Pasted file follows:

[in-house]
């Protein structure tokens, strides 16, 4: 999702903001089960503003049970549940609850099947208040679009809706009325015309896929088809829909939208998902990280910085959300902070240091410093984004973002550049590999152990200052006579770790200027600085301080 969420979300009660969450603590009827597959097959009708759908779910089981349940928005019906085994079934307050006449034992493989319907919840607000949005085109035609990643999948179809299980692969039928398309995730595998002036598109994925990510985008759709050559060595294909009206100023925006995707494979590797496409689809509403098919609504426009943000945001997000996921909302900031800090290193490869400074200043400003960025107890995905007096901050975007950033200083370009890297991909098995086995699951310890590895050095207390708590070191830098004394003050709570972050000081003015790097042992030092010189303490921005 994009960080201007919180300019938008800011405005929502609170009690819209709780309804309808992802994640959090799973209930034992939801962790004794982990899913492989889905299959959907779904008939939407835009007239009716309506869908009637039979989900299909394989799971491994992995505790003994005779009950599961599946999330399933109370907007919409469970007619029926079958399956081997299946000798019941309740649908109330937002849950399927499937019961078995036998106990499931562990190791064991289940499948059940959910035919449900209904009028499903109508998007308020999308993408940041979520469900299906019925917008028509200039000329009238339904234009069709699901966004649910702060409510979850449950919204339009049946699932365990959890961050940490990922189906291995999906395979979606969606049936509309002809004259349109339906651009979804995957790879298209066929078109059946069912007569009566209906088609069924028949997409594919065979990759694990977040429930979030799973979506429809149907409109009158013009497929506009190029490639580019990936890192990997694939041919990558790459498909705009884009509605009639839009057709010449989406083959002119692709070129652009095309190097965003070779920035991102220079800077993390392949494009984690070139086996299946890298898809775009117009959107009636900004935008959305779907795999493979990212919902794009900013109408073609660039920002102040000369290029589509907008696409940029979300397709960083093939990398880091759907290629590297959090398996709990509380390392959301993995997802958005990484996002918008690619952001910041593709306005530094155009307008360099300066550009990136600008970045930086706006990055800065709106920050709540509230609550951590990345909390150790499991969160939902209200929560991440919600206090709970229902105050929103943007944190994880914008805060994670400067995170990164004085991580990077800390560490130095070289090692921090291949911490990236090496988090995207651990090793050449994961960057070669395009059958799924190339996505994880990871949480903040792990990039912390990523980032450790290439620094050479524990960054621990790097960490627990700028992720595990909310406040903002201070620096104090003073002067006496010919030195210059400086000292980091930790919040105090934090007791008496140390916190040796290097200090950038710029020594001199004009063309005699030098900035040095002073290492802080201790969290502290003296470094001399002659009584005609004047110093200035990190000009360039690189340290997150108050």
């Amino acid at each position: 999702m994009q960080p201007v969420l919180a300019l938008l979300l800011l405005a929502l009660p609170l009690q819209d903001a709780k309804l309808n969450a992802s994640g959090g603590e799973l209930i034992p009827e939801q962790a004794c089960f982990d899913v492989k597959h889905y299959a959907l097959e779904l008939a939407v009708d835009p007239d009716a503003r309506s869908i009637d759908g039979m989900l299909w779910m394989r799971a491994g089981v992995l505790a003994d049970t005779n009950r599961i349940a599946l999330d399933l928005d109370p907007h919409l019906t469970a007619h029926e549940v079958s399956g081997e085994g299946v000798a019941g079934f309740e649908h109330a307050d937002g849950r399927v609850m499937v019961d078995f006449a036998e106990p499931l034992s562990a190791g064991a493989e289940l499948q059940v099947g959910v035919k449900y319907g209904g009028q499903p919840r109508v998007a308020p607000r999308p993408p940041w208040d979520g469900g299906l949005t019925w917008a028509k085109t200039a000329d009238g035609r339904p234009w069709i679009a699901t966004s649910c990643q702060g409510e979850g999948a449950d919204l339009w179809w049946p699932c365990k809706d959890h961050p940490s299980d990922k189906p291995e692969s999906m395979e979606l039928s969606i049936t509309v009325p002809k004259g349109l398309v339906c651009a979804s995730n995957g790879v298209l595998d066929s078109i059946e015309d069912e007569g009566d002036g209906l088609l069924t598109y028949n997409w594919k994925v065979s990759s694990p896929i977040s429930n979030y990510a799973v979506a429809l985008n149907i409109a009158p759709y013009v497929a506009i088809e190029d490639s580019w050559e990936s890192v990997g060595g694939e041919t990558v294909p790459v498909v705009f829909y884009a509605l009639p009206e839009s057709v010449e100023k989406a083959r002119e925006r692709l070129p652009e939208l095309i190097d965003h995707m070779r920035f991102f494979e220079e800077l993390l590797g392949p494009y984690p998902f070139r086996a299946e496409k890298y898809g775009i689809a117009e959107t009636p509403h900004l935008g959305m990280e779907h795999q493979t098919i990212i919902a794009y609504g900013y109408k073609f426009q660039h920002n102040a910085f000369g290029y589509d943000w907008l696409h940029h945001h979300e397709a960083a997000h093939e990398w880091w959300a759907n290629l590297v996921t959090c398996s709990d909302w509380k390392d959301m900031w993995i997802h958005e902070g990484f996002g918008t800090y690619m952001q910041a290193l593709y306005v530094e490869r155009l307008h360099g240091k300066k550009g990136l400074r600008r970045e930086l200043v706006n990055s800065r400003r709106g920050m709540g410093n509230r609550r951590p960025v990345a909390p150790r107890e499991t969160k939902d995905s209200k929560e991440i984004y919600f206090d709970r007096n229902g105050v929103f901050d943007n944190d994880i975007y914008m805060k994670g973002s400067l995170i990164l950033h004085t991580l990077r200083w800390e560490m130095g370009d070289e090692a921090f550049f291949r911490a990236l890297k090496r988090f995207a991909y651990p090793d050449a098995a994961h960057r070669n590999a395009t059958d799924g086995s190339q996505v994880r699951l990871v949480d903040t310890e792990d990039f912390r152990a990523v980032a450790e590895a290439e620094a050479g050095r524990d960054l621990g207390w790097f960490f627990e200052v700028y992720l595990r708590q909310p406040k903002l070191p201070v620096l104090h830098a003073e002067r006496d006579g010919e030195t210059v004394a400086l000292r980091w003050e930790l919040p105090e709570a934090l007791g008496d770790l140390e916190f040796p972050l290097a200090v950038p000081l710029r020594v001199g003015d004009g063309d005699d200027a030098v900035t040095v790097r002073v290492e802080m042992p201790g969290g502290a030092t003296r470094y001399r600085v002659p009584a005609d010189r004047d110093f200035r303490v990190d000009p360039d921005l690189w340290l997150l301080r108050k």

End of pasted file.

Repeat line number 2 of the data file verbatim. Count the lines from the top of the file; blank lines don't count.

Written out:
């Protein structure tokens, strides 16, 4: 999702903001089960503003049970549940609850099947208040679009809706009325015309896929088809829909939208998902990280910085959300902070240091410093984004973002550049590999152990200052006579770790200027600085301080 969420979300009660969450603590009827597959097959009708759908779910089981349940928005019906085994079934307050006449034992493989319907919840607000949005085109035609990643999948179809299980692969039928398309995730595998002036598109994925990510985008759709050559060595294909009206100023925006995707494979590797496409689809509403098919609504426009943000945001997000996921909302900031800090290193490869400074200043400003960025107890995905007096901050975007950033200083370009890297991909098995086995699951310890590895050095207390708590070191830098004394003050709570972050000081003015790097042992030092010189303490921005 994009960080201007919180300019938008800011405005929502609170009690819209709780309804309808992802994640959090799973209930034992939801962790004794982990899913492989889905299959959907779904008939939407835009007239009716309506869908009637039979989900299909394989799971491994992995505790003994005779009950599961599946999330399933109370907007919409469970007619029926079958399956081997299946000798019941309740649908109330937002849950399927499937019961078995036998106990499931562990190791064991289940499948059940959910035919449900209904009028499903109508998007308020999308993408940041979520469900299906019925917008028509200039000329009238339904234009069709699901966004649910702060409510979850449950919204339009049946699932365990959890961050940490990922189906291995999906395979979606969606049936509309002809004259349109339906651009979804995957790879298209066929078109059946069912007569009566209906088609069924028949997409594919065979990759694990977040429930979030799973979506429809149907409109009158013009497929506009190029490639580019990936890192990997694939041919990558790459498909705009884009509605009639839009057709010449989406083959002119692709070129652009095309190097965003070779920035991102220079800077993390392949494009984690070139086996299946890298898809775009117009959107009636900004935008959305779907795999493979990212919902794009900013109408073609660039920002102040000369290029589509907008696409940029979300397709960083093939990398880091759907290629590297959090398996709990509380390392959301993995997802958005990484996002918008690619952001910041593709306005530094155009307008360099300066550009990136600008970045930086706006990055800065709106920050709540509230609550951590990345909390150790499991969160939902209200929560991440919600206090709970229902105050929103943007944190994880914008805060994670400067995170990164004085991580990077800390560490130095070289090692921090291949911490990236090496988090995207651990090793050449994961960057070669395009059958799924190339996505994880990871949480903040792990990039912390990523980032450790290439620094050479524990960054621990790097960490627990700028992720595990909310406040903002201070620096104090003073002067006496010919030195210059400086000292980091930790919040105090934090007791008496140390916190040796290097200090950038710029020594001199004009063309005699030098900035040095002073290492802080201790969290502290003296470094001399002659009584005609004047110093200035990190000009360039690189340290997150108050």